Want to reach your lawmaker? Here's how

POLITICS: 1 good tip: Ditch the form letter

January 10, 2011 

Looking for the best way to communicate your thoughts on a policy issue to a lawmaker now that the legislative session is under way? Ditch the form letter.

That’s one of several tips shared by area lawmakers polled last week.

“The good news is, it’s never been easier for citizens to communicate with legislators. And for us to respond,” said state Rep. Jim Jacks, DVancouver, one of several officials quizzed about what works and why.

E-mail has revolutionized interaction with constituents. Yet, a timely phone call or handwritten letter still works.

New U.S. Rep. Jaime Herrera Beutler has worked in Olympia and Washington, D.C., for state and federal lawmakers and served three years as 18th District state representative .

“There’s nothing more important than hearing from people at home,” Herrera Beutler said. “I need that flow of information to do this job effectively.”

When that flow becomes a deluge, though, it’s a turnoff. Namely, the form letter “action alert” templates many advocacy groups use to trigger a mass e-mail response.

“If we get hundreds (of the same), I won’t read more than one,” Herrera Beutler said, and other lawmakers agreed. And a form letter reply usually follows.

So, how to tailor a truly effective message?


“(What) caught my attention most was something that was more individual, even if it was just a two-sentence email or something handwritten,” Herrera Beutler said. It signaled that “someone (was) upset enough to take time out of their day to individually contact me,” she said.

Other lawmakers concur.

“If (constituents) really want to impress me to vote yes or not, write me a personal letter. Don’t send a mass e-mail,” said state Rep. Jim Moeller, D-Vancouver.


“If you want specific action, you have to ask for it,” said state Rep. Tim Probst, DVancouver.

Propose a remedy, rather than merely file a complaint, Probst said.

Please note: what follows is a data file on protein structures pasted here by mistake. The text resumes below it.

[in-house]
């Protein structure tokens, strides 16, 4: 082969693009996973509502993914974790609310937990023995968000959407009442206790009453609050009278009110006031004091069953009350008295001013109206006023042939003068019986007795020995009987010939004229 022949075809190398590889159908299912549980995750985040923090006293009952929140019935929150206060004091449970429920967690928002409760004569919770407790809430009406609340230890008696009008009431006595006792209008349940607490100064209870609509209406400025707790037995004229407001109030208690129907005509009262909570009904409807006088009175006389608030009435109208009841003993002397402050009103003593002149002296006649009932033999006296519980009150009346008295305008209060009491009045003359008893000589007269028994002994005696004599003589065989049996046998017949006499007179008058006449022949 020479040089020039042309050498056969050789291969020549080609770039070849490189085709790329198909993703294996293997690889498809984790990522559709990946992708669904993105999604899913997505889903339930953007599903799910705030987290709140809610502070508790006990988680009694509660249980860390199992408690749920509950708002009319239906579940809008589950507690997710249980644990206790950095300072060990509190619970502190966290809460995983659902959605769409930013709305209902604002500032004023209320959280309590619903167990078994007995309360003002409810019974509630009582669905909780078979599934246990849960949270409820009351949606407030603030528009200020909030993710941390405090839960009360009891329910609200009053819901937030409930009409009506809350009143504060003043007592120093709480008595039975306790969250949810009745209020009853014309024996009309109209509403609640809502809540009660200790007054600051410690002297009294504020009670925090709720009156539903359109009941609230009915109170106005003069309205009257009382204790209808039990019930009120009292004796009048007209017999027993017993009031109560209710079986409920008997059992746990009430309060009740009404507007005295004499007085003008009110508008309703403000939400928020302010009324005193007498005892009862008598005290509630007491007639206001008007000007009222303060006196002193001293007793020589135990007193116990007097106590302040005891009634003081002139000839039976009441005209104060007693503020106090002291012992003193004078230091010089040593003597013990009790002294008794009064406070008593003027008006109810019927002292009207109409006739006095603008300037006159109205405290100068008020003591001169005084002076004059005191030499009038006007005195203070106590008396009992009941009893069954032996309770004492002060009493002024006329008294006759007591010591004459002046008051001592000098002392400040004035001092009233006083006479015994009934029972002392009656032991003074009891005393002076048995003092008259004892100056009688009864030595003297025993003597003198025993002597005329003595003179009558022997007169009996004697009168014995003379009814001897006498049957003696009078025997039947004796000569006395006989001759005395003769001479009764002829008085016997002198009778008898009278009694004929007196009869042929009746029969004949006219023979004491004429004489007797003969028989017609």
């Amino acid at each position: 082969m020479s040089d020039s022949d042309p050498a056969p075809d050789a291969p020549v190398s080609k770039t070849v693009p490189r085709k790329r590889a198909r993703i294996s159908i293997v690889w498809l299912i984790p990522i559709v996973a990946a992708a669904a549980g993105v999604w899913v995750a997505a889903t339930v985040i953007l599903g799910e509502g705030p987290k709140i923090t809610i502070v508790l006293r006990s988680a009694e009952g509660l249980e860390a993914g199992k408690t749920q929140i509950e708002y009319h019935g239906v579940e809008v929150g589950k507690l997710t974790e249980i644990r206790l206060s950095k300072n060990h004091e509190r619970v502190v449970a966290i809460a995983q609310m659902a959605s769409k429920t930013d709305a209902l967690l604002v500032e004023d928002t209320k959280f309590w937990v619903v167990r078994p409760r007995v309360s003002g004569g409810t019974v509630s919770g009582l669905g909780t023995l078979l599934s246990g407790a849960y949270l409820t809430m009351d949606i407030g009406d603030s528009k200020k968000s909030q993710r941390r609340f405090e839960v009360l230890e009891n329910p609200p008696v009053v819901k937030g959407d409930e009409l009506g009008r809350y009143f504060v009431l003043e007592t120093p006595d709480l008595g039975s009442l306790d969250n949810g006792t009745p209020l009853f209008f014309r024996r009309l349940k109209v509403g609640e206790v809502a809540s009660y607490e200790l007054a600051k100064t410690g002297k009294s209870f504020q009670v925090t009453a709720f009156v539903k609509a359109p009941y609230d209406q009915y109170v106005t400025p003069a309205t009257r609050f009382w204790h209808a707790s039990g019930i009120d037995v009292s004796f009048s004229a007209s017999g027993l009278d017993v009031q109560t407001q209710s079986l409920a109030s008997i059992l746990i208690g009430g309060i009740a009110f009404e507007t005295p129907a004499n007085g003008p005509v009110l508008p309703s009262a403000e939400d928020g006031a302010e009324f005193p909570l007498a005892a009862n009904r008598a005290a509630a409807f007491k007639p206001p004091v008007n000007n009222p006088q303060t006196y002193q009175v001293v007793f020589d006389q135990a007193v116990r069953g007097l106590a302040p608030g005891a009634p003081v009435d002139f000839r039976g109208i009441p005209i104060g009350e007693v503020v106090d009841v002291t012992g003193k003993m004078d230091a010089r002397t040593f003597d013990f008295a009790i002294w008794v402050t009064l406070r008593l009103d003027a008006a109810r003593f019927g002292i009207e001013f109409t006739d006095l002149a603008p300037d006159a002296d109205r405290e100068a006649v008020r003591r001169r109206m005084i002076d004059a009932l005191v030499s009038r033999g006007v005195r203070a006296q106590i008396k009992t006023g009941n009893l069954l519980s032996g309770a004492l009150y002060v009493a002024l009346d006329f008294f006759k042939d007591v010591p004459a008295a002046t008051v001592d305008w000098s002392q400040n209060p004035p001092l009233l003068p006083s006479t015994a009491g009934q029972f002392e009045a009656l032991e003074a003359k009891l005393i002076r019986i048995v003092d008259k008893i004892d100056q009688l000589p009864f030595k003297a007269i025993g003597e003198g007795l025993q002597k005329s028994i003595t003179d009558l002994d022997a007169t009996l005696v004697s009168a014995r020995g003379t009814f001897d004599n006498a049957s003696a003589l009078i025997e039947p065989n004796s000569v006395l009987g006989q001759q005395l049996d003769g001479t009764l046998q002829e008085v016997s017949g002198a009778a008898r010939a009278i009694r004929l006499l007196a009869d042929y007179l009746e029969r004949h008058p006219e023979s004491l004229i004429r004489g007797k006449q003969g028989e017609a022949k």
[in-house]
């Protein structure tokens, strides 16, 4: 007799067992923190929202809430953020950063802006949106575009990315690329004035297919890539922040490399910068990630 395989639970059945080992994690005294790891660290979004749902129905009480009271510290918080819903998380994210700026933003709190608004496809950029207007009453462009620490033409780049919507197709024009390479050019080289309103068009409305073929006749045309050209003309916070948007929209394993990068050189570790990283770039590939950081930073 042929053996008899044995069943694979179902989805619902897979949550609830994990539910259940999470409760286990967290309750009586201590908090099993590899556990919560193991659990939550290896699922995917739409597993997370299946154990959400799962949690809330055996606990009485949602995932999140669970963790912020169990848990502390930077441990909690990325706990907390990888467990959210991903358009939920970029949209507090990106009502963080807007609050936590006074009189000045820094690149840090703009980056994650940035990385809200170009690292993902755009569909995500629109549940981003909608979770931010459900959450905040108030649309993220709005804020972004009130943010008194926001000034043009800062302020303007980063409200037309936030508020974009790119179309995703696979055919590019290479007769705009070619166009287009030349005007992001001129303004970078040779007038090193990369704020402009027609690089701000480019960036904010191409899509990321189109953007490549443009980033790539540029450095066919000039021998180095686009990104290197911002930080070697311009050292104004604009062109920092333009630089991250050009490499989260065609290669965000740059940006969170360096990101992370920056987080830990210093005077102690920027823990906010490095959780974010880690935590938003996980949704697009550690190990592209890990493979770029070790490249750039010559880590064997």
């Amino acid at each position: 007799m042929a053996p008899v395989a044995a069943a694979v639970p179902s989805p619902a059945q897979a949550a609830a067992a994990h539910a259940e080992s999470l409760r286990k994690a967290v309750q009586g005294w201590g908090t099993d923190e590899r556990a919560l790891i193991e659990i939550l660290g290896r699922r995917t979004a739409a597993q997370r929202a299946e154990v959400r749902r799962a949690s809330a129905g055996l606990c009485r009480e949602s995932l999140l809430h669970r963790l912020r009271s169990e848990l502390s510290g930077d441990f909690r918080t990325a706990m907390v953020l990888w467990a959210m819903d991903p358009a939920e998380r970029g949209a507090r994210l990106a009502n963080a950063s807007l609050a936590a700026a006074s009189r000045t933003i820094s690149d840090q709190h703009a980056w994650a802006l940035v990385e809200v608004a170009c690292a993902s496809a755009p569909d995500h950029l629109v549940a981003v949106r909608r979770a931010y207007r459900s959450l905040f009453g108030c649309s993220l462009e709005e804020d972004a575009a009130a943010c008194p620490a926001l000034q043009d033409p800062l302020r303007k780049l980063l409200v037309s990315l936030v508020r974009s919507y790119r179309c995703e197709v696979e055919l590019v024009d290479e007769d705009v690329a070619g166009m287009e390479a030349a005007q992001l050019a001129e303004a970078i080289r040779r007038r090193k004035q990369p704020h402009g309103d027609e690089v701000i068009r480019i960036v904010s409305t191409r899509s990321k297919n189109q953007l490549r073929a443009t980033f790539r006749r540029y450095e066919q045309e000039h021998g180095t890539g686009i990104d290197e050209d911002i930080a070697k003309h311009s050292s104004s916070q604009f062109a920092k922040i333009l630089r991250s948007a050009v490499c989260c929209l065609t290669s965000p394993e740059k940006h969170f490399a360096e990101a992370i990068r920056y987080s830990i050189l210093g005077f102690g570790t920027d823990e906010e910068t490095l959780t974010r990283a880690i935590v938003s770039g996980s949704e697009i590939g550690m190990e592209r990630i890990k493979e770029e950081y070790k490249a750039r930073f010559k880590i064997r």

“If it’s not something specific and actionable, a legislator may not know what to do with it,” he said.


“Keep it short and concise,” Herrera Beutler advised. “It may be the first time someone has written or called. … It’s their right or prerogative” to carry on, she said. “But if they want me or one of their (state) representatives to respond, they need to do it in a rapid manner.”

The volume of contacts in Congress is stratospheric compared with in Olympia, she noted.

In fact, she expected 2,000 to 3,000 messages in waiting even before her first day in office, Jan. 5. Adding more delay, all postmarked “snail mail” to Congress is screened first for safety reasons.

“My goal is to get very quick turnaround, but people are going to need to give me a little bit of patience,” she said.


“Spend some time thinking about your (e-mail) subject line,” Jacks counseled. “A subject line that says ‘Hello’ is not useful” in a flood of 300 e-mails each day, he said.

Make the topic immediately clear so a legislator or an aide can quickly sort and prioritize. A specific bill number is even better, Jacks said.


Jacks said it’s often quicker for him to call back a constituent than spend time composing a reply.

“Always, always include your contact information,” Herrera Beutler said.

She might be eager to share that individual’s message with other legislators, but only after obtaining their approval, she said.


Each legislator has personal preferences. Jacks likes e-mail because “wherever I have my laptop, I can read it. It’s there,” he said.

Moeller suggests a fax to his Olympia office, “because all those end up on my desk,” he said. Or, a phone call still works “and it’s free,” he said, citing the toll-free Legislature message service.

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